By now I am sure you have seen organic food in your local grocery store.
You really want to try organic to see what the hype is about, but you can’t bring yourself to pay more for it. But what many people do not realize is that what they save by purchasing conventional products they end up paying years down the road with their health. You pay now or you pay later.
For starters, what does the term “organic” mean? Basically, organic means that the food is grown without the use of pesticides, synthetic fertilizers, genetically modified organisms, or irradiation. If meat/dairy/eggs are organic it means that the animal did not take antibiotics or growth hormones.
There is a legal definition of organic. According to the USDA a product that has the “USDA Organic” seal is certified organic and has 95 percent or more organic content. Keep in mind that there are varying degrees of organic. Here is the breakdown:
If the label says…
100% Organic= Made with 100% organic ingredients
Organic= Made with at least 95% organic ingredients
Made With Organic Ingredients= Made with a minimum of 70% organic ingredients. The remaining 30% are subject to strict regulations (i.e. no GMOs -genetically modified organisms- allowed)
It’s true, more people are eating organic. You know something has gone mainstream when you see it at Walmart. And although I think it’s great to see more and more organic items (it reflects the demand for organic food!) you still need to read the ingredients because many companies are in it for the money and they will find loopholes in the system in order to get the label “organic.” I read that a product can still be considered organic if it has a small amount of a few non organic items (i.e. water, salt). But it seems that this list is getting longer. So make sure you read the ingredients. And the shorter the list the better.
Beware of the term “natural”
Companies that are trying to jump on the food revolution bandwagon will sometimes place the phrase “all natural” on their products as if “all natural” actually means something. It doesn’t. There is no legal definition of the term “natural.” So do not buy products simply because on the package you see the words natural. Natural is so loosely defined that anything can be called natural. Genetically modified ingredients can be considered natural. High fructose corn syrup can be considered natural. You get the idea.
Some people do not believe organic is worth it, saying things like, “It’s just a money scam” for which I always retort: “Since when is it wrong to get paid for your labor? Besides, I’d rather make a company rich that’s not trying to kill me”
Ok so why does organic food cost more? Well first of all let me say that it doesn’t always cost more. The more popular it becomes, the less you will pay- which we are already seeing. Much of the produce I buy costs the same and is sometimes even cheaper than conventional produce. And if you stick to whole foods as opposed to processed foods, you will save a lot of money. But I cannot lie, organic processed, or packaged items can sometimes be twice the price of non organic packaged food. At face value, organic food seems to cost more. But keep in mind that there is a hidden cost when it comes to conventional food. Conventional farmers receive federal subsidies to grow certain food, which we are paying for through our tax dollars! On the other hand, the price of organic food reflects what it actually costs the farmer’s to grow it. Also, with conventional farming, we are damaging the environment and paying for the cost of environmental cleanup… with our tax dollars! When you grow organic, you are not using synthetic pesticides, so by nature you lose a portion of your crops. Organic farming is more labor intensive. Also, it costs money to have your items certified organic. Oh and conventional products are usually cheaper because they use cheap, synthetic ingredients! For example, high fructose corn syrup is in everything because its cheaper to produce than normal sugar. Most companies are going to use HFCS simply because it saves them money. Unfortunately, whether or not it’s good for your health doesn’t really concern them. This is what I mean when I say there is a cost to your health.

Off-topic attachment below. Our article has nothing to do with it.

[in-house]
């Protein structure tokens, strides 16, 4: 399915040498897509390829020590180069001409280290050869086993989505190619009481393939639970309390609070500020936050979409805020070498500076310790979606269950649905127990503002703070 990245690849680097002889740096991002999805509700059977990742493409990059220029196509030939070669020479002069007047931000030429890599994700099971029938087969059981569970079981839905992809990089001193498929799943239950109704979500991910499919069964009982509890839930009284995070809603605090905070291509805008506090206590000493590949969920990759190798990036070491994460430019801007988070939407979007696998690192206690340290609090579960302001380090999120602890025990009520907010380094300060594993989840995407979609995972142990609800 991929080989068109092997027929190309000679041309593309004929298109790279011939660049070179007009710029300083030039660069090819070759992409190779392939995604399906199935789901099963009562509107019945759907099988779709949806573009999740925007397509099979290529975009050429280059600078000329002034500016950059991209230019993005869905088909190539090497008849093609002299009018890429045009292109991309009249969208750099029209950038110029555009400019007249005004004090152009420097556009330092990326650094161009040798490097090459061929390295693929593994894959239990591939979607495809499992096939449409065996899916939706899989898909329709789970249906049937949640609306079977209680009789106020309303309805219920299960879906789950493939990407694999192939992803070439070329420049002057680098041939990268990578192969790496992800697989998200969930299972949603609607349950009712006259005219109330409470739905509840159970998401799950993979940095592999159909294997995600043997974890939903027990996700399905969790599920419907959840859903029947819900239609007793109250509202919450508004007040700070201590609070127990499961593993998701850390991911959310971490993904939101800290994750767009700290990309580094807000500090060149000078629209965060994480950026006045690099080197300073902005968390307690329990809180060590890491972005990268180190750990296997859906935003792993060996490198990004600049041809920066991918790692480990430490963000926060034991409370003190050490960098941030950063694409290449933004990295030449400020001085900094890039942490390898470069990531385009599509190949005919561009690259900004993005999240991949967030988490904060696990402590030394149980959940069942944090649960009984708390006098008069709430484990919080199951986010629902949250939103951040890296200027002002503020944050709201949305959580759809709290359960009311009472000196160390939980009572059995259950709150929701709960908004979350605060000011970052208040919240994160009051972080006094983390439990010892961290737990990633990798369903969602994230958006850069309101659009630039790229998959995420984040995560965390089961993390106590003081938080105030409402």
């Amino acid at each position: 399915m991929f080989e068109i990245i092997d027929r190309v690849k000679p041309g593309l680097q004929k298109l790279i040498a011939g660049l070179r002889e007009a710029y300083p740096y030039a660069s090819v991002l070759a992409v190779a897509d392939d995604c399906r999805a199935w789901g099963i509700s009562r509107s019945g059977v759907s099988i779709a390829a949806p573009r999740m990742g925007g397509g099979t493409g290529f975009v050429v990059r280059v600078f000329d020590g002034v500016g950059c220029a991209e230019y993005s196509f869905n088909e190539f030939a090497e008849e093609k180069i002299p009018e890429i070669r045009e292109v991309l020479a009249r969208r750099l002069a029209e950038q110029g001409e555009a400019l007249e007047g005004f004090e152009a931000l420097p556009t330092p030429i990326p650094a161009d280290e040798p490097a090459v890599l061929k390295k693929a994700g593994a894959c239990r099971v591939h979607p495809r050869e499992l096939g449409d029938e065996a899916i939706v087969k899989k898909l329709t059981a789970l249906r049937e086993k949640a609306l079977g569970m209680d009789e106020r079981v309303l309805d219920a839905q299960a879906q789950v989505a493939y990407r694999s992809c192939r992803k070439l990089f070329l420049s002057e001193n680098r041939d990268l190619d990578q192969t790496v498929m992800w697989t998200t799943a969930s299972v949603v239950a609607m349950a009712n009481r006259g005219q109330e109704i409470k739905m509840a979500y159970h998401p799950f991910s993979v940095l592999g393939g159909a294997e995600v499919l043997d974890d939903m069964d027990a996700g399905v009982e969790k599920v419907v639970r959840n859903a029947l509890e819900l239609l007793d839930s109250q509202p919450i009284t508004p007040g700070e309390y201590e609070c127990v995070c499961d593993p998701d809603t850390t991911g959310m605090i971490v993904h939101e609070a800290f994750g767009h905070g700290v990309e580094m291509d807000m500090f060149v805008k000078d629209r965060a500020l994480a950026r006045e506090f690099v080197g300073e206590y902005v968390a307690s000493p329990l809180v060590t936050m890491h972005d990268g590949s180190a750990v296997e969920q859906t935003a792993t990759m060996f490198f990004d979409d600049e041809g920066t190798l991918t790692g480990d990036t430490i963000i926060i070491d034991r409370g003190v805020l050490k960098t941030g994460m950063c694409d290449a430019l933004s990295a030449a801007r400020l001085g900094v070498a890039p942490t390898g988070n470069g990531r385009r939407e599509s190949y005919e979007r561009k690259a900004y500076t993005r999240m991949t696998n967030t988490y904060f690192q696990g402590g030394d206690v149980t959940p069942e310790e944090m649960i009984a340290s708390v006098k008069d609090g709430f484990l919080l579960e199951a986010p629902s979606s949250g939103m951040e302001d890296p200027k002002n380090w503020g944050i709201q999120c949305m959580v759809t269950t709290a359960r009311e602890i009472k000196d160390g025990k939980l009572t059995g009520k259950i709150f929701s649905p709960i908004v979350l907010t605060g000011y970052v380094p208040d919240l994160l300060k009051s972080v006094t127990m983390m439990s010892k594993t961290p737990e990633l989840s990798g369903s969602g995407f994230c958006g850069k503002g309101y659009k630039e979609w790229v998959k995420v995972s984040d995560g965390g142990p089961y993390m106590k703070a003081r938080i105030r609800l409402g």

Ultimately, the number one reason my husband and I buy organic is because we do not want to ingest toxins. Proper nutrition, along with minimizing exposure to toxins are essential to good health. We also want to support farmers and companies that are doing things the right way. This is called voting with your dollars. You can write all the letters you want and attempt to change all the laws. But big corporations only understand money. If their customers are taking their money elsewhere, they will respond. Either they will produce products that are better for the body and environment or lose revenue.
Ok. So I have given you a few reasons why organic food sometimes costs more. If you aren’t quite ready to whip out the extra cash for healthy, organic food, just know that it does not have to be all or nothing! Here is an updated list of the dirty dozen, or produce you should definitely by organic:
Basically, when buying produce, if it has a thin skin, go for organic.
Last, but definitely not least, I think that meat and dairy are the most crucial items to purchase organic. You can always wash your produce to get some of the pesticides off. However, with meat and dairy, if it’s not organic you are eating parts of an unhealthy animal that was fed toxins and injected with toxins. No way to wash that off. Animals raised organically are not allowed to be fed antibiotics, growth hormones or genetically modified foods. Also, organic animals are more likely to have been raised without cruelty.
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